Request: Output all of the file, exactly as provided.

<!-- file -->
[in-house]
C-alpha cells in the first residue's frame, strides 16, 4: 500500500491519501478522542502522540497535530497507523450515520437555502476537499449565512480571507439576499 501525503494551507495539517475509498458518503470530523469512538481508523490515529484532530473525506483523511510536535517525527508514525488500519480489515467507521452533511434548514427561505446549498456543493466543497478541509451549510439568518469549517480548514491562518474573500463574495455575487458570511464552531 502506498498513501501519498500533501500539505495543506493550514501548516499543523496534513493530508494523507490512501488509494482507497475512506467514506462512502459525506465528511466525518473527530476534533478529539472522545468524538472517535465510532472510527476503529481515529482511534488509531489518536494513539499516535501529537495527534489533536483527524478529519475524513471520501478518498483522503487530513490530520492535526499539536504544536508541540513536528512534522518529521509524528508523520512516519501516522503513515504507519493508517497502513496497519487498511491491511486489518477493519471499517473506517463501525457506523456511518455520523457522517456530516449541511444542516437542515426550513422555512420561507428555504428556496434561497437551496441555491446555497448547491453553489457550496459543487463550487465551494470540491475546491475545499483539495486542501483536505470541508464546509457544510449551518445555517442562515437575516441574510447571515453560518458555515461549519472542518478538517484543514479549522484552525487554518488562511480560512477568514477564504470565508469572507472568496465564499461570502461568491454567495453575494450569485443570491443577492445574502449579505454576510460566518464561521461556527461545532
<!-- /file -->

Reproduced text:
[in-house]
C-alpha cells in the first residue's frame, strides 16, 4: 500500500491519501478522542502522540497535530497507523450515520437555502476537499449565512480571507439576499 501525503494551507495539517475509498458518503470530523469512538481508523490515529484532530473525506483523511510536535517525527508514525488500519480489515467507521452533511434548514427561505446549498456543493466543497478541509451549510439568518469549517480548514491562518474573500463574495455575487458570511464552531 502506498498513501501519498500533501500539505495543506493550514501548516499543523496534513493530508494523507490512501488509494482507497475512506467514506462512502459525506465528511466525518473527530476534533478529539472522545468524538472517535465510532472510527476503529481515529482511534488509531489518536494513539499516535501529537495527534489533536483527524478529519475524513471520501478518498483522503487530513490530520492535526499539536504544536508541540513536528512534522518529521509524528508523520512516519501516522503513515504507519493508517497502513496497519487498511491491511486489518477493519471499517473506517463501525457506523456511518455520523457522517456530516449541511444542516437542515426550513422555512420561507428555504428556496434561497437551496441555491446555497448547491453553489457550496459543487463550487465551494470540491475546491475545499483539495486542501483536505470541508464546509457544510449551518445555517442562515437575516441574510447571515453560518458555515461549519472542518478538517484543514479549522484552525487554518488562511480560512477568514477564504470565508469572507472568496465564499461570502461568491454567495453575494450569485443570491443577492445574502449579505454576510460566518464561521461556527461545532